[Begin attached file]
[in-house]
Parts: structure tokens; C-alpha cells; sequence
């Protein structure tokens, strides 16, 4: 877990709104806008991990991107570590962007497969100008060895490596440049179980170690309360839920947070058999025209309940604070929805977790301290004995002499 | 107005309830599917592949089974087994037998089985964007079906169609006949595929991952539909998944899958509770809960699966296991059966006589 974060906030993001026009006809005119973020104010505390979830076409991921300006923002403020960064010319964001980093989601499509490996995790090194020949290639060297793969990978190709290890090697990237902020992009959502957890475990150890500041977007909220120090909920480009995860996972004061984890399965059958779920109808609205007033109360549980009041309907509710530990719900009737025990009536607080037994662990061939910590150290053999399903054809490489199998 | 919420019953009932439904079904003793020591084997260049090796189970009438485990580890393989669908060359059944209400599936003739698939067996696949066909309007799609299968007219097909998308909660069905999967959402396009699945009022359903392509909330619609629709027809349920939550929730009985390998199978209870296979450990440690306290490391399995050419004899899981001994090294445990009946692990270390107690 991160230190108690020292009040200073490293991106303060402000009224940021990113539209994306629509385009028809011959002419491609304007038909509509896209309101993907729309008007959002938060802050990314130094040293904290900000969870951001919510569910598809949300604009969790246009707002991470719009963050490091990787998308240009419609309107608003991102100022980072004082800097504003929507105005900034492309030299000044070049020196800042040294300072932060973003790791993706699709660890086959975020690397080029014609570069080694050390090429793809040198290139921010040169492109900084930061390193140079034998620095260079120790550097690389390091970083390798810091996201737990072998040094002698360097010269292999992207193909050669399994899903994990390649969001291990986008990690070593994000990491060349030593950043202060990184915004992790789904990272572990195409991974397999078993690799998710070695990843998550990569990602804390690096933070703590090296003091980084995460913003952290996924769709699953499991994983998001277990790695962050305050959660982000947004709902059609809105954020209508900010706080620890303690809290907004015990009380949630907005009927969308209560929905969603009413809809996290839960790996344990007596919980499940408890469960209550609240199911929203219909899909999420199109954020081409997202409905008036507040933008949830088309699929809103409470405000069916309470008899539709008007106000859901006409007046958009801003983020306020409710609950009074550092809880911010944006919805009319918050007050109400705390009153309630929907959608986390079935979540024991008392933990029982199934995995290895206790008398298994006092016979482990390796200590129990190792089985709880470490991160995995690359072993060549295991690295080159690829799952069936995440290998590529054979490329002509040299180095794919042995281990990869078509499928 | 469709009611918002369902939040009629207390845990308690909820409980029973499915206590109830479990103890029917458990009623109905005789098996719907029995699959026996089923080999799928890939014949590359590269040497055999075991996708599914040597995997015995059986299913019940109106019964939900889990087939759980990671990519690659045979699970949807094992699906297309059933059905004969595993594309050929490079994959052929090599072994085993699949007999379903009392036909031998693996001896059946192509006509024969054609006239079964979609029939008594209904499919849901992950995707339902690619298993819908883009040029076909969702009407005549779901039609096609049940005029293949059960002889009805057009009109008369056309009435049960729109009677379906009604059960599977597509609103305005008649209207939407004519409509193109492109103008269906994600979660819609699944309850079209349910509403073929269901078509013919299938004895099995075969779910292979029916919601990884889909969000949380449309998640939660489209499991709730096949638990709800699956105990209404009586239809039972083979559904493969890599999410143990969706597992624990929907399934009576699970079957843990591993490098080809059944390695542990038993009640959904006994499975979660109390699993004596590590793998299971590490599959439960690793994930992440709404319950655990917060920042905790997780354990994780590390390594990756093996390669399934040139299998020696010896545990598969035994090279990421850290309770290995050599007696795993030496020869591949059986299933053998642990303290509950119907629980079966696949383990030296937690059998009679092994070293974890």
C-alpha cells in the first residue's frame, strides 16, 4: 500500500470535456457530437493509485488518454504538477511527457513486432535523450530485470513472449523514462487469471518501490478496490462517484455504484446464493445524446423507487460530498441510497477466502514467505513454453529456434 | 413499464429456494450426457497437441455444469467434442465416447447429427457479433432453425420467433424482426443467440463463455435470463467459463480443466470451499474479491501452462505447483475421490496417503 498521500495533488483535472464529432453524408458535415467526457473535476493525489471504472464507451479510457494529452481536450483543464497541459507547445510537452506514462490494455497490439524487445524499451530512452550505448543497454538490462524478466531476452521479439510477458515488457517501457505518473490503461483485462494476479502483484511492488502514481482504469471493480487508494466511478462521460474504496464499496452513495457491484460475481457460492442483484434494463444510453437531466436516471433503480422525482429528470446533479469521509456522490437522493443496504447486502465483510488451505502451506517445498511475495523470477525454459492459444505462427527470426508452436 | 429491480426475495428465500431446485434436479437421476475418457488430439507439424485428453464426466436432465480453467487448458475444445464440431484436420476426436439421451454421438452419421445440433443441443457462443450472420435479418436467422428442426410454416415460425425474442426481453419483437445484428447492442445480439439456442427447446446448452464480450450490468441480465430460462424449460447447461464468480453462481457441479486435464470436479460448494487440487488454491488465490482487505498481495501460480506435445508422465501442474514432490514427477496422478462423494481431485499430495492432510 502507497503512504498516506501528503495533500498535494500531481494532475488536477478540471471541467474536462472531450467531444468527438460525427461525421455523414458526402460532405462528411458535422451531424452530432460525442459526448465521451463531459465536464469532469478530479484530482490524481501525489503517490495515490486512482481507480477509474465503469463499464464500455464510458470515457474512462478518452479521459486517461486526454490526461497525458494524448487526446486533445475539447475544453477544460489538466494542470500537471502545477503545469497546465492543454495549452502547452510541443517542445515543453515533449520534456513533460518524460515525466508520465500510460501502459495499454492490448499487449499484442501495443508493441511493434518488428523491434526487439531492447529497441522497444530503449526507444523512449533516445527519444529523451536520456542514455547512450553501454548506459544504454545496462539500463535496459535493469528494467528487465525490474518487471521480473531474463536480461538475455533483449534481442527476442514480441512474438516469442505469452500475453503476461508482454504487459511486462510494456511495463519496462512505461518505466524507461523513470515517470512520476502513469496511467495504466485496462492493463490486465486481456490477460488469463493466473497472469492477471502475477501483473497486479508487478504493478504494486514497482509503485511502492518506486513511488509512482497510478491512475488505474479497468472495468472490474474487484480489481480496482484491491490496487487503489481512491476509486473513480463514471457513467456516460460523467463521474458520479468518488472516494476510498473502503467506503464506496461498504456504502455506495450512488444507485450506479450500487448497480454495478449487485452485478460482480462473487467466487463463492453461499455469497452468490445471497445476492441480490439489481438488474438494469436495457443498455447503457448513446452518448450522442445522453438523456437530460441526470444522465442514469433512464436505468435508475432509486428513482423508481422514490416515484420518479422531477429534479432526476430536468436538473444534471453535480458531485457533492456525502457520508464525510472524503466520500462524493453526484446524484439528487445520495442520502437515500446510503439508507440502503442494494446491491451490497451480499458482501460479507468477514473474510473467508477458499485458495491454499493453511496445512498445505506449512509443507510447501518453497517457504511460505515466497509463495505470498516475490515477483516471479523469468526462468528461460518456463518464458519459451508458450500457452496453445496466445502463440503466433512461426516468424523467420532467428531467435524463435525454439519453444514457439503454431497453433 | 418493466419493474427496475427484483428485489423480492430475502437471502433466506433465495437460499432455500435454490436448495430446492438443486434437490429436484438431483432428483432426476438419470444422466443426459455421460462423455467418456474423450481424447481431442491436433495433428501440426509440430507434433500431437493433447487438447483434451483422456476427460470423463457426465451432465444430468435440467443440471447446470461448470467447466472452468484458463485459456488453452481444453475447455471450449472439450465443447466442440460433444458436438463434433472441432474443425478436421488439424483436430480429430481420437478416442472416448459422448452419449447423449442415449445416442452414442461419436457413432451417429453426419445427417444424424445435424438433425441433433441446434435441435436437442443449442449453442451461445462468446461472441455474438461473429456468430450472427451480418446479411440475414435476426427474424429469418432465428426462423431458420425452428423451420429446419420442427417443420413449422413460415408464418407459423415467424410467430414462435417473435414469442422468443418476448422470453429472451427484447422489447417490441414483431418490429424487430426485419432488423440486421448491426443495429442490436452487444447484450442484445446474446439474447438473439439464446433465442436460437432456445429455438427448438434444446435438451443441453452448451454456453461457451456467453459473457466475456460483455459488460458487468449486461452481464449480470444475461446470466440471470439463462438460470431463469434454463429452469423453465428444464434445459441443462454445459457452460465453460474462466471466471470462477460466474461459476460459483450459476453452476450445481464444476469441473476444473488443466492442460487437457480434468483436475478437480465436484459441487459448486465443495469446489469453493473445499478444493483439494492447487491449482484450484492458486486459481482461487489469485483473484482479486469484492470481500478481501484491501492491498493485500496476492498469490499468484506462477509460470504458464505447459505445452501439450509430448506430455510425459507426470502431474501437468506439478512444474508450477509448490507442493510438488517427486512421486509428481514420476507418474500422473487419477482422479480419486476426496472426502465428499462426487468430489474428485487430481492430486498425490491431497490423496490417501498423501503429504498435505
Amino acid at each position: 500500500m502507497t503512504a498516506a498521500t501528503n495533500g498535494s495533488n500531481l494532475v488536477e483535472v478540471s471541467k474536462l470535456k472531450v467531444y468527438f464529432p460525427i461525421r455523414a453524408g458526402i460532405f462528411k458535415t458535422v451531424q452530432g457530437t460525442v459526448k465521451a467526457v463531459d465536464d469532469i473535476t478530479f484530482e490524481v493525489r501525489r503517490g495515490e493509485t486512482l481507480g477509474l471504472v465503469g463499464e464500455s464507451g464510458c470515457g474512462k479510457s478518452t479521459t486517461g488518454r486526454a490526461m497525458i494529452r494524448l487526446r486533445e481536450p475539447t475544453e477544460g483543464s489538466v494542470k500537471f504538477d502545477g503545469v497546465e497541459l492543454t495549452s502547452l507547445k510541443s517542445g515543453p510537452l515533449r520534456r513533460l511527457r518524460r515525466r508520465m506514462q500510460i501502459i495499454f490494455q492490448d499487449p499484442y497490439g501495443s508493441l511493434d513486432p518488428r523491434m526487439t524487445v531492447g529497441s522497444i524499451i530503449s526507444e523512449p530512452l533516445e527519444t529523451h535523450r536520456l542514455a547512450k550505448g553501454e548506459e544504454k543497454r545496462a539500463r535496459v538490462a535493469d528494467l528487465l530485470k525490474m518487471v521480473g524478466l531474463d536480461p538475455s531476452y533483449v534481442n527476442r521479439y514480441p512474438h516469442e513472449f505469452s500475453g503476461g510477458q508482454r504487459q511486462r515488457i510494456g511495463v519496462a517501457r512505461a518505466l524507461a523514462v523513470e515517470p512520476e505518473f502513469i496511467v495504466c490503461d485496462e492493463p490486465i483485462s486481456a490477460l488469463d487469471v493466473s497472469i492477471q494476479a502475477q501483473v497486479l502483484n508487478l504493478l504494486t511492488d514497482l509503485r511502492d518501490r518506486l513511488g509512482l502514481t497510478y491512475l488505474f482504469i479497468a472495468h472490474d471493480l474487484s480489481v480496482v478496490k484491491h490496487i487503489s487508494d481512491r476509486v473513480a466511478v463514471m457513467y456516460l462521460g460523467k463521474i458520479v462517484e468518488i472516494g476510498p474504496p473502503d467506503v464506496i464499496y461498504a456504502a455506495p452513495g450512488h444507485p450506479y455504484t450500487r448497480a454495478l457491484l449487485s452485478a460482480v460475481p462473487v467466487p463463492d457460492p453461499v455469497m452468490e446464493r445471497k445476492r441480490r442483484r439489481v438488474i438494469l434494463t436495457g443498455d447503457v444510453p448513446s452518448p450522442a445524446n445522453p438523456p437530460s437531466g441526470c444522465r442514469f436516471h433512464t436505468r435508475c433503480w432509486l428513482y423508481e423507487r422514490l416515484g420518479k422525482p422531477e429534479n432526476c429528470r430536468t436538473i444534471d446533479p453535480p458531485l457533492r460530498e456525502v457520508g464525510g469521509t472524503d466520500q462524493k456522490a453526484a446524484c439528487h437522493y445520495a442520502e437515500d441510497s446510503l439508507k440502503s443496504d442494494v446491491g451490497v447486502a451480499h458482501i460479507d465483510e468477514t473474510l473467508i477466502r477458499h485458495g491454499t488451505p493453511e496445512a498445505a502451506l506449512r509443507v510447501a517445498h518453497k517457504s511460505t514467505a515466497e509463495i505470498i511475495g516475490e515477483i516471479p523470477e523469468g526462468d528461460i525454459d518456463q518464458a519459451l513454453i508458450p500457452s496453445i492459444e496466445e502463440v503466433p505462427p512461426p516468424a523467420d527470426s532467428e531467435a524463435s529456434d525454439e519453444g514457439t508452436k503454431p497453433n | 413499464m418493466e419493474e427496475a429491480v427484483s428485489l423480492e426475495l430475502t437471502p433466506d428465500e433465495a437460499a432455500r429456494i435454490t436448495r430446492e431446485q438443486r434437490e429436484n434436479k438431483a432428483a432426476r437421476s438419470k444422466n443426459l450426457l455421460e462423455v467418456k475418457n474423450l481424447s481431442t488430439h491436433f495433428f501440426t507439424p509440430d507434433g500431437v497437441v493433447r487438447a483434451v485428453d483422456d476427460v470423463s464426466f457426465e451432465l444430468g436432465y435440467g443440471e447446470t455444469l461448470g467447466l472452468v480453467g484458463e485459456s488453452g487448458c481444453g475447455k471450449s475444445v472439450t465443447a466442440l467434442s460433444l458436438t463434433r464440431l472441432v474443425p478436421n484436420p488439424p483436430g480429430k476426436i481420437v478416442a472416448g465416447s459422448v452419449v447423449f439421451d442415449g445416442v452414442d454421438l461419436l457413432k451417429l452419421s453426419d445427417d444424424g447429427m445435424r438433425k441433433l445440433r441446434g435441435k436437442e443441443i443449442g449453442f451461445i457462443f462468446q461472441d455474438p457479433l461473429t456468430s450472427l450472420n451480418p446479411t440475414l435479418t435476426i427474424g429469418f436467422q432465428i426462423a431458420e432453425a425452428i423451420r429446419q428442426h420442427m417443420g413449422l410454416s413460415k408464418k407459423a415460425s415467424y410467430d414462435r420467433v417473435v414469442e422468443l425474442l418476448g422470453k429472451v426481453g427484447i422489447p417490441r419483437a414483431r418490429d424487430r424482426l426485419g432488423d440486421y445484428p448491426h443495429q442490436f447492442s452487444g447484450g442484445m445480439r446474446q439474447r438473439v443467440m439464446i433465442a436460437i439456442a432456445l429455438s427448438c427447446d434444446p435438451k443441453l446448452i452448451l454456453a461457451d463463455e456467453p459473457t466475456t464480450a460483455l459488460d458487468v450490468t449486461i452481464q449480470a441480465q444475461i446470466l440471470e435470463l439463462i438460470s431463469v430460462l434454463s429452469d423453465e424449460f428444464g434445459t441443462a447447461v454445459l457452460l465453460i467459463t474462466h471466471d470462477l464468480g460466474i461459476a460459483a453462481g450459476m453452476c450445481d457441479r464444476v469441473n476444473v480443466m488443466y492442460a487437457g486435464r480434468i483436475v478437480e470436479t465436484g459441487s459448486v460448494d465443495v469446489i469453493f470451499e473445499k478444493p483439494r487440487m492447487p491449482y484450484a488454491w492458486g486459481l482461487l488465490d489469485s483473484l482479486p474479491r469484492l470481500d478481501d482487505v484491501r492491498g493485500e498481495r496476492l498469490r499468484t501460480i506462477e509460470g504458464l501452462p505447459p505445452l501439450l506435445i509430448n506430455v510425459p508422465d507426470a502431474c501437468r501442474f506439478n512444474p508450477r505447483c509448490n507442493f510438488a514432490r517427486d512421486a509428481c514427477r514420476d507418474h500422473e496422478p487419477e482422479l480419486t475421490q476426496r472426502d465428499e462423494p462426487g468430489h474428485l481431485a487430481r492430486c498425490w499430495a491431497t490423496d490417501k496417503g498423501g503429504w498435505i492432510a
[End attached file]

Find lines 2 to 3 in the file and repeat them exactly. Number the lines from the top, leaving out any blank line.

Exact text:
Parts: structure tokens; C-alpha cells; sequence
């Protein structure tokens, strides 16, 4: 877990709104806008991990991107570590962007497969100008060895490596440049179980170690309360839920947070058999025209309940604070929805977790301290004995002499 | 107005309830599917592949089974087994037998089985964007079906169609006949595929991952539909998944899958509770809960699966296991059966006589 974060906030993001026009006809005119973020104010505390979830076409991921300006923002403020960064010319964001980093989601499509490996995790090194020949290639060297793969990978190709290890090697990237902020992009959502957890475990150890500041977007909220120090909920480009995860996972004061984890399965059958779920109808609205007033109360549980009041309907509710530990719900009737025990009536607080037994662990061939910590150290053999399903054809490489199998 | 919420019953009932439904079904003793020591084997260049090796189970009438485990580890393989669908060359059944209400599936003739698939067996696949066909309007799609299968007219097909998308909660069905999967959402396009699945009022359903392509909330619609629709027809349920939550929730009985390998199978209870296979450990440690306290490391399995050419004899899981001994090294445990009946692990270390107690 991160230190108690020292009040200073490293991106303060402000009224940021990113539209994306629509385009028809011959002419491609304007038909509509896209309101993907729309008007959002938060802050990314130094040293904290900000969870951001919510569910598809949300604009969790246009707002991470719009963050490091990787998308240009419609309107608003991102100022980072004082800097504003929507105005900034492309030299000044070049020196800042040294300072932060973003790791993706699709660890086959975020690397080029014609570069080694050390090429793809040198290139921010040169492109900084930061390193140079034998620095260079120790550097690389390091970083390798810091996201737990072998040094002698360097010269292999992207193909050669399994899903994990390649969001291990986008990690070593994000990491060349030593950043202060990184915004992790789904990272572990195409991974397999078993690799998710070695990843998550990569990602804390690096933070703590090296003091980084995460913003952290996924769709699953499991994983998001277990790695962050305050959660982000947004709902059609809105954020209508900010706080620890303690809290907004015990009380949630907005009927969308209560929905969603009413809809996290839960790996344990007596919980499940408890469960209550609240199911929203219909899909999420199109954020081409997202409905008036507040933008949830088309699929809103409470405000069916309470008899539709008007106000859901006409007046958009801003983020306020409710609950009074550092809880911010944006919805009319918050007050109400705390009153309630929907959608986390079935979540024991008392933990029982199934995995290895206790008398298994006092016979482990390796200590129990190792089985709880470490991160995995690359072993060549295991690295080159690829799952069936995440290998590529054979490329002509040299180095794919042995281990990869078509499928 | 469709009611918002369902939040009629207390845990308690909820409980029973499915206590109830479990103890029917458990009623109905005789098996719907029995699959026996089923080999799928890939014949590359590269040497055999075991996708599914040597995997015995059986299913019940109106019964939900889990087939759980990671990519690659045979699970949807094992699906297309059933059905004969595993594309050929490079994959052929090599072994085993699949007999379903009392036909031998693996001896059946192509006509024969054609006239079964979609029939008594209904499919849901992950995707339902690619298993819908883009040029076909969702009407005549779901039609096609049940005029293949059960002889009805057009009109008369056309009435049960729109009677379906009604059960599977597509609103305005008649209207939407004519409509193109492109103008269906994600979660819609699944309850079209349910509403073929269901078509013919299938004895099995075969779910292979029916919601990884889909969000949380449309998640939660489209499991709730096949638990709800699956105990209404009586239809039972083979559904493969890599999410143990969706597992624990929907399934009576699970079957843990591993490098080809059944390695542990038993009640959904006994499975979660109390699993004596590590793998299971590490599959439960690793994930992440709404319950655990917060920042905790997780354990994780590390390594990756093996390669399934040139299998020696010896545990598969035994090279990421850290309770290995050599007696795993030496020869591949059986299933053998642990303290509950119907629980079966696949383990030296937690059998009679092994070293974890």